An Americans Guide to Easy Japanese Inspired Cooking Without A Passport
Cooking is a hobby of mine. It's how I was originally introduced to Zen. By no means do I claim to be an Iron Chef like Manimoto or Gourmet like Soysauce Queen. I draw inspiration from them. But what I will do is show you from time to time some simple easy to make dishes anyone can make with or without a passport. And to make things easier I will also include links where you can find some of the stuff you may need to make them.
I hope to make this page informative as well as fun for anyone who enjoys cooking or simply loves Japanese food.
So Enjoy! Have fun! And most importantly, GAMBATE KUDASAI!
*Disclaimer - As stated before I’m no real gourmet. I'm just a guy who loves to cook Japanese inspired cooking. No recipe’s on here are my own original recipe’s. We are not here to make money or deprive anyone of making a living. We’re just here to share you what we’ve learned. So please enjoy!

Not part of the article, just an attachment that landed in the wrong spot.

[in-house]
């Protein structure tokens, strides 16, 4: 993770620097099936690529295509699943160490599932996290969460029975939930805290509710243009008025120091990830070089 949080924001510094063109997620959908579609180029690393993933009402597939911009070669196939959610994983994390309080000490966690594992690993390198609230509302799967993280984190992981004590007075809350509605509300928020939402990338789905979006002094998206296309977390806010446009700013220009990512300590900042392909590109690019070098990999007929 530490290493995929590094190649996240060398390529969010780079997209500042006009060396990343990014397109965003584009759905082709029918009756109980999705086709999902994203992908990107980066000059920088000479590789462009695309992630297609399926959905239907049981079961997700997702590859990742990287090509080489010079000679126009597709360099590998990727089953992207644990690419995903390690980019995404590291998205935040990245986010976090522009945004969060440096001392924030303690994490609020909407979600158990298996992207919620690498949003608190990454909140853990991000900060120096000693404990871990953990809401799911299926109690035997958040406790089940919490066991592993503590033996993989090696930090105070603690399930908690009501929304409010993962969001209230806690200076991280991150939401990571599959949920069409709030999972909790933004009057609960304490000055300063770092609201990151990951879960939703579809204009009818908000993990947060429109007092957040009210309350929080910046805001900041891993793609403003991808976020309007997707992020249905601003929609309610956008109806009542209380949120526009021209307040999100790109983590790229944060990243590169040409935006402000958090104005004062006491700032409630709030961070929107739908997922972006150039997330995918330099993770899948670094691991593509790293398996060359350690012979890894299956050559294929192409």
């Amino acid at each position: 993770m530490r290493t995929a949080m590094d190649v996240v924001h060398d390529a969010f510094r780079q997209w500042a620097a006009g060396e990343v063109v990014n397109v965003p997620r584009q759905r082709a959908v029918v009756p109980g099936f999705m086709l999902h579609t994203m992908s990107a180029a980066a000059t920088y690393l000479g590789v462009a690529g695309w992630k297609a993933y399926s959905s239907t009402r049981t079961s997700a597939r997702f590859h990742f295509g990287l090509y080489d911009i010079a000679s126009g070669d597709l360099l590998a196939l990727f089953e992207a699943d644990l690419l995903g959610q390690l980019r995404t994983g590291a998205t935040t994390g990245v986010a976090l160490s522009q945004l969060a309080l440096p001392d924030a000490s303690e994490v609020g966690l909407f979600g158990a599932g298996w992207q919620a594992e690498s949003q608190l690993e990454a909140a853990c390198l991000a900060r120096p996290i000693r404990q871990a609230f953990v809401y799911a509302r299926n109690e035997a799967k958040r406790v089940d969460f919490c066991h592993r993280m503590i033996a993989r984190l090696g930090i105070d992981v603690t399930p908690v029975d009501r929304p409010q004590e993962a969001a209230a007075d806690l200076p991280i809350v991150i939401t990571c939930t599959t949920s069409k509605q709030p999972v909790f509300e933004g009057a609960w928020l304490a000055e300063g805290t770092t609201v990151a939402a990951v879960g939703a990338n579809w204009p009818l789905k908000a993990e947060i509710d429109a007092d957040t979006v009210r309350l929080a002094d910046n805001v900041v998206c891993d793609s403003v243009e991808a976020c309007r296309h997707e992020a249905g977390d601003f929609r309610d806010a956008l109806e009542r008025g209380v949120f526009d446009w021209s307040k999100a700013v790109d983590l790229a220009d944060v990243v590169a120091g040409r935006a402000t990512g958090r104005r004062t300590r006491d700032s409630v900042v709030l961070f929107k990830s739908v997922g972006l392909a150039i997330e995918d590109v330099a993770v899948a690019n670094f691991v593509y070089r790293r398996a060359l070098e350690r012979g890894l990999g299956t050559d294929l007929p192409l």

“American Mishima” is the work of Louis Rosas, the son of Mexican Immigrants, whose father served in Vietnam for the US Army and who grew up on glamorized war films and military aviation in the sleepy seaside plains of Oxnard, Calif. With an early fascination of the Second World War embedded in his young mind during the post-Vietnam era, it was his exposure to Akira Kurosawa's samurai epic Ran (Toho, 1985) that changed his views of war while creating a lasting impression of Japanese culture and history. Further inspired by the works of Japanese writer Yukio Mishima, Rosas would go on to study Japanese language and swordsmanship, which led him to the practice of Shingon Buddhism and Shinto. Rosas is also a former student of Shinkendo, the ideal and practice of the samurai code of Bushido in the modern world, which helped shape the creative force that is “American Mishima.”